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Atmospheric Measurement Techniques An interactive open-access journal of the European Geosciences Union
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Volume 10, issue 1 | Copyright
Atmos. Meas. Tech., 10, 281-289, 2017
https://doi.org/10.5194/amt-10-281-2017
© Author(s) 2017. This work is distributed under
the Creative Commons Attribution 3.0 License.

Research article 26 Jan 2017

Research article | 26 Jan 2017

Using in situ GC-MS for analysis of C2–C7 volatile organic acids in ambient air of a boreal forest site

Heidi Hellén1, Simon Schallhart2, Arnaud P. Praplan1, Tuukka Petäjä2, and Hannele Hakola1 Heidi Hellén et al.
  • 1Finnish Meteorological Institute, P.O. Box 503, 0011 Helsinki, Finland
  • 2Department of Physics, P.O. Box 64, 00014 University of Helsinki, Helsinki, Finland

Abstract. An in situ method for studying gas-phase C2–C7 monocarboxylic volatile organic acids (VOAs) in ambient air was developed and evaluated. Samples were collected directly into the cold trap of the thermal desorption unit (TD) and analysed in situ using a gas chromatograph (GC) coupled to a mass spectrometer (MS). A polyethylene glycol column was used for separating the acids. The method was validated in the laboratory and tested on the ambient air of a boreal forest in June 2015. Recoveries of VOAs from fluorinated ethylene propylene (FEP) and heated stainless steel inlets ranged from 83 to 123%. Different VOAs were fully desorbed from the cold trap and well separated in the chromatograms. Detection limits varied between 1 and 130pptv and total uncertainty of the method at mean ambient mixing ratios was between 16 and 76%. All straight chain VOAs except heptanoic acid in the ambient air measurements were found with mixing ratios above the detection limits. The highest mixing ratios were found for acetic acid and the highest relative variations for hexanoic acid. In addition, mixing ratios of acetic and propanoic acids measured by the novel GC-MS method were compared with proton-mass-transfer time-of-flight mass spectrometer (PTR-TOFMS) data. Both instruments showed similar variations, but differences in the mixing ratio levels were significant.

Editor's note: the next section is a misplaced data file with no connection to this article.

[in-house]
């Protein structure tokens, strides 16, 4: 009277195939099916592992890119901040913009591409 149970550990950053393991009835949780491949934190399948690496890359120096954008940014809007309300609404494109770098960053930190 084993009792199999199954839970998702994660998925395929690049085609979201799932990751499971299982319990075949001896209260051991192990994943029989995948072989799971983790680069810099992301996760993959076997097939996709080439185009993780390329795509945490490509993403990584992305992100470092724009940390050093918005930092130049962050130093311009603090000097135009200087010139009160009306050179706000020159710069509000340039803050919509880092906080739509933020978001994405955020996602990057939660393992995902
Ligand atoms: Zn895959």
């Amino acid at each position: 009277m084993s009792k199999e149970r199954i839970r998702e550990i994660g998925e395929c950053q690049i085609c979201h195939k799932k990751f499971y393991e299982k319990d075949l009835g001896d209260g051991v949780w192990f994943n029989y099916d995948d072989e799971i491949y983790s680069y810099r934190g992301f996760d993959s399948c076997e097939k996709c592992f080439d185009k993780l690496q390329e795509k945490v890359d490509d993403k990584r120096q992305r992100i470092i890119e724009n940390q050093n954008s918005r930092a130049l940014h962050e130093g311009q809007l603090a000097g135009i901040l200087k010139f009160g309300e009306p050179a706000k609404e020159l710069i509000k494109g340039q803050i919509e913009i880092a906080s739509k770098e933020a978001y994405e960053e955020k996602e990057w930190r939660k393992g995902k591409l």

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There is a lack of knowledge of volatile organic acids (VOAs), other than formic and acetic acids in gas phase, and this is at least partly due to the lack of sensitive enough measurement methods. In the present study we developed an in situ GC–MS measurement method for measuring C2–C7 monocarboxylic VOAs at ambient air concentration levels, which we used to measure ambient air concentrations in a boreal forest site. In addition, found mixing ratios were compared with PTR-TOFMS data.
There is a lack of knowledge of volatile organic acids (VOAs), other than formic and acetic...
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